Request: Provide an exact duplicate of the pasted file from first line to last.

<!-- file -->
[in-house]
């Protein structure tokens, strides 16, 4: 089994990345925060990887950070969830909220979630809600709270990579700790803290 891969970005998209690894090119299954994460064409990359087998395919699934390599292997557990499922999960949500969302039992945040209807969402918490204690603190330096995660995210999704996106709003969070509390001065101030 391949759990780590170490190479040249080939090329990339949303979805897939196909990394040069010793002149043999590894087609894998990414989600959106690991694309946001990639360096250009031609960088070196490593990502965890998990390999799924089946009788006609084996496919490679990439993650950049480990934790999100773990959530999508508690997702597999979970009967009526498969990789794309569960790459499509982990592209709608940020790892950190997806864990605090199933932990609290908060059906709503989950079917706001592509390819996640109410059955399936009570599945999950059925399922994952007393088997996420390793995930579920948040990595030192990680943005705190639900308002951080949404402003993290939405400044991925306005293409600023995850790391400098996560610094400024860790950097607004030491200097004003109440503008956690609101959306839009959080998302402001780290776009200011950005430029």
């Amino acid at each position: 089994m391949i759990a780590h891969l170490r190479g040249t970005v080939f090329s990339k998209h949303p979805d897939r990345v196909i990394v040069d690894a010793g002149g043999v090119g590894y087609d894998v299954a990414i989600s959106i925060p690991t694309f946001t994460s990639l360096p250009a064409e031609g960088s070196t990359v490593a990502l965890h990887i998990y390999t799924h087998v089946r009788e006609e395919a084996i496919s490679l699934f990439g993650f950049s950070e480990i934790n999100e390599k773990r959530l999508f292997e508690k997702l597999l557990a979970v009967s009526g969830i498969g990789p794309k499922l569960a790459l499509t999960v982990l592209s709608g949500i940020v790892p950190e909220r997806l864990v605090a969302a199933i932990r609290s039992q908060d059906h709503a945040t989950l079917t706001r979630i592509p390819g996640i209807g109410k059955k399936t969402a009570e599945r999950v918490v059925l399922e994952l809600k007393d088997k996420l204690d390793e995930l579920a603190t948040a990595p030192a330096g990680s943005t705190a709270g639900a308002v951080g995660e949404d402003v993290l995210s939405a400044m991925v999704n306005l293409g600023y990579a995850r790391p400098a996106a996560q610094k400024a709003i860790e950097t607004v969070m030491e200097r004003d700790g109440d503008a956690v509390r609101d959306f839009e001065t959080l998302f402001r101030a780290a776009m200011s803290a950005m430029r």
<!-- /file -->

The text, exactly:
[in-house]
């Protein structure tokens, strides 16, 4: 089994990345925060990887950070969830909220979630809600709270990579700790803290 891969970005998209690894090119299954994460064409990359087998395919699934390599292997557990499922999960949500969302039992945040209807969402918490204690603190330096995660995210999704996106709003969070509390001065101030 391949759990780590170490190479040249080939090329990339949303979805897939196909990394040069010793002149043999590894087609894998990414989600959106690991694309946001990639360096250009031609960088070196490593990502965890998990390999799924089946009788006609084996496919490679990439993650950049480990934790999100773990959530999508508690997702597999979970009967009526498969990789794309569960790459499509982990592209709608940020790892950190997806864990605090199933932990609290908060059906709503989950079917706001592509390819996640109410059955399936009570599945999950059925399922994952007393088997996420390793995930579920948040990595030192990680943005705190639900308002951080949404402003993290939405400044991925306005293409600023995850790391400098996560610094400024860790950097607004030491200097004003109440503008956690609101959306839009959080998302402001780290776009200011950005430029």
């Amino acid at each position: 089994m391949i759990a780590h891969l170490r190479g040249t970005v080939f090329s990339k998209h949303p979805d897939r990345v196909i990394v040069d690894a010793g002149g043999v090119g590894y087609d894998v299954a990414i989600s959106i925060p690991t694309f946001t994460s990639l360096p250009a064409e031609g960088s070196t990359v490593a990502l965890h990887i998990y390999t799924h087998v089946r009788e006609e395919a084996i496919s490679l699934f990439g993650f950049s950070e480990i934790n999100e390599k773990r959530l999508f292997e508690k997702l597999l557990a979970v009967s009526g969830i498969g990789p794309k499922l569960a790459l499509t999960v982990l592209s709608g949500i940020v790892p950190e909220r997806l864990v605090a969302a199933i932990r609290s039992q908060d059906h709503a945040t989950l079917t706001r979630i592509p390819g996640i209807g109410k059955k399936t969402a009570e599945r999950v918490v059925l399922e994952l809600k007393d088997k996420l204690d390793e995930l579920a603190t948040a990595p030192a330096g990680s943005t705190a709270g639900a308002v951080g995660e949404d402003v993290l995210s939405a400044m991925v999704n306005l293409g600023y990579a995850r790391p400098a996106a996560q610094k400024a709003i860790e950097t607004v969070m030491e200097r004003d700790g109440d503008a956690v509390r609101d959306f839009e001065t959080l998302f402001r101030a780290a776009m200011s803290a950005m430029r």